Bach gave Godin that reason to be. Also inspirational were the 70s performances of Bach’s music by pianist Glenn Gould, which Godin hails as “more punk than punk”. It was an equally audacious punk gesture on Godin’s part to create these songs, inspired by Bach, and then put his name alongside the composer on the sleeve: “Godin-Bach”, they read, just like Lennon-McCartney, or Anderson-Howe. That must be quite a buzz?

“I think it’s badass!” Godin says, cracking up. “That’s so fucking funny. I did the record just for that!”

Godin isn’t the first musician in the rock realm to pay tribute to Bach, of course – Wendy (née Walter) Carlos got there first, in 1968, with Switched-On Bach, an album of Bach’s music performed on synthesizers (which, incidentally, was the album that inspired Keith Emerson to invest in his first Moog). Godin describes Orca as an homage of sorts to Carlos, but Contrepoint is by no means Switched-On Bach Volume 2.

“No,” he says, comparing his own departures from Bach’s point zero to Carlos’ more faithful, albeit electronic, facsimiles. “I have total respect for Wendy Carlos and think Switched-On Bach is amazing and really enjoy listening to it, but I like to surf on that line between cheesy stuff and emotional stuff and I think sometimes I don’t want to resist the emotional part. Technically, Wendy Carlos is just a score played on a Moog, and I wanted to do something more than this, something more personal.”

It was the very personal nature of Contrepoint that meant he needed to do the record alone, minus his Air partner. While we’re on the subject of relationships, Godin talks in the press release that accompanies the album about “the relationship between interdependent harmonies… the rhythm and contour”. What did he mean?

“I don’t know,” comes his honest reply, with a grin. “I must have drunk too much red wine when I said that.”

More straightforward are his assessments of the album’s individual tracks. Bach Off was written in the style of his favourite soundtrack composers, including Francis Lai, Lalo Schifrin and Jerry Goldsmith. Club Nine references Dave Brubeck’s jazz standard Take Five.

“I was fascinated by its time signature – 54 – as a child,” he recalls. “I was like, ‘Fucking hell, that’s not normal, but it’s amazing – one of the best-sounding records ever.’”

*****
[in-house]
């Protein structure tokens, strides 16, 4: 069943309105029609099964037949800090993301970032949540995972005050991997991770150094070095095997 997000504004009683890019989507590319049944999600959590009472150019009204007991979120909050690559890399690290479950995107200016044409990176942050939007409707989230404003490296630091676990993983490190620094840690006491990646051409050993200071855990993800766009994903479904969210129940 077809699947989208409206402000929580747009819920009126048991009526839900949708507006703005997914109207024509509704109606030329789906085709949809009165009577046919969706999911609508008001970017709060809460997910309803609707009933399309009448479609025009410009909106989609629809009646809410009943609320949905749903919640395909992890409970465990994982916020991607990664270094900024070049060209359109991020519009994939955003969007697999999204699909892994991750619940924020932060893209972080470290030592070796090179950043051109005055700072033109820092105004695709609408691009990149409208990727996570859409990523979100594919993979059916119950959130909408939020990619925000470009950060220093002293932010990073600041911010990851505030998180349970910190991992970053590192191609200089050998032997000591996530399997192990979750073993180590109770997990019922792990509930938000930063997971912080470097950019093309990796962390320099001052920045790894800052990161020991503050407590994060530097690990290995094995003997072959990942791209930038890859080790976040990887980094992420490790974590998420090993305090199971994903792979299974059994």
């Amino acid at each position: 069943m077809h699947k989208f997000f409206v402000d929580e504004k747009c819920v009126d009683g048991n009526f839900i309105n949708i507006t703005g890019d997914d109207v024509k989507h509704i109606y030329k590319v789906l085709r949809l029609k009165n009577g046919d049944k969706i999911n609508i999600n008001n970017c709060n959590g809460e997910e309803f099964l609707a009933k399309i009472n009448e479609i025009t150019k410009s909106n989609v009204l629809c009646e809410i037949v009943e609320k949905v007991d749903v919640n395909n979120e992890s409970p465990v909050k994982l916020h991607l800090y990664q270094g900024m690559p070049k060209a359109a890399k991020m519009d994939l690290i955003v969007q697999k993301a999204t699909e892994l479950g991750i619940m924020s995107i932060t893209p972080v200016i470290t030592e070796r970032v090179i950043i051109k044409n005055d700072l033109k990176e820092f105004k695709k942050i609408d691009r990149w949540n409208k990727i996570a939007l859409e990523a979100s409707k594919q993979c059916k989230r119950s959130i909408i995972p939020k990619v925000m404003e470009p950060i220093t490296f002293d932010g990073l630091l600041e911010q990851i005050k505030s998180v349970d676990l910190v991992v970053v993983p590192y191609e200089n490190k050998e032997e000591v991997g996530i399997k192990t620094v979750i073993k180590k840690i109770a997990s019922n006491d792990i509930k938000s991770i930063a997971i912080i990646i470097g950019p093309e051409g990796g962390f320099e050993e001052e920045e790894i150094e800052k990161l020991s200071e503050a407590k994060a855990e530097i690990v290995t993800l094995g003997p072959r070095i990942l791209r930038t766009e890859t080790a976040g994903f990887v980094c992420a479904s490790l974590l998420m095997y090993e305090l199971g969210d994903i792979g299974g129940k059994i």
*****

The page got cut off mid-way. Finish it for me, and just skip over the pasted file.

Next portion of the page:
Clara opens with an Echoplex tape delay straight out of The Police’s Walking On The Moon. “I fucking love The Police,” Godin says, his Gallic accent working a treat with those Anglo-Saxonisms. “Stewart Copeland and Andy Summers… they were pop songs but completely freestyle with the drums and guitar. Can you imagine this music was playing on the radio? That was a good time.”

Technically, Wendy Carlos is just a score played on a Moog, and I wanted to do something more than this, something more personal.

The track was a deliberate act of worship. “Yes, yes,” he says, tongue somewhat in cheek. “Everything [on the album] was a tribute and I don’t have any original ideas, ever.”

Godin tends towards self-deprecation, which seems strange from a man whose success allows him to travel the world, “drink very expensive wines and take very expensive planes” (although he prefers Business – the ostentation of First Class he finds “vulgar”), and stay in fancy hotels where, yes, he often hears Air’s music wafting over the PA, much to his disgust.

“I’m the king of the fucking hotel lounge,” he says with a wince, pausing for comic effect. “At least I achieved something in my life.”

‘King’ isn’t quite right, actually; try ‘Knight’. Yup, this self-debunking Gaul was, in 2005, awarded the Chevalier dans l’Ordre des Arts et des Lettres – the French equivalent of a knighthood.

“We [he and Dunckel] got it from the Minister of Culture because they said we helped spread French culture all over the world,” he explains, pointing out the three rules of being knighted in France: “You don’t ask for it, you don’t refuse it and you don’t wear it,” he says of the medal and green ribbon that each knight gets given. “No, it’s about having class: only you know. You don’t need to show it – that would be vulgar.”

Do they employ a formal, royal term of address for him back home?

“No,” he replies, drily, “because unfortunately we cut off the head of the king 200 years ago and they’re against things like that, which I really regret. So we are the Knights of the Old Republic – just standard Jedi stuff.”

Interview done, I point at the copy of Prog lying on the table that I brought with me and ask whether Godin feels strange being inducted into our world.

“Not at all,” he says, eyeing the month’s cover star. “I’m a big fan of Frank Zappa.” Then he pauses again, this time to consider their relative contributions. “But Zappa was a great musician. A super-great musician compared to me. I’m good at making instrumental music that’s not boring – that’s my style.”

What an epitaph.

“Yes,” he says. “I’d like that on my grave.”

Contrepoint is out now on Because Music. See www.nicolasgodin.com for more information.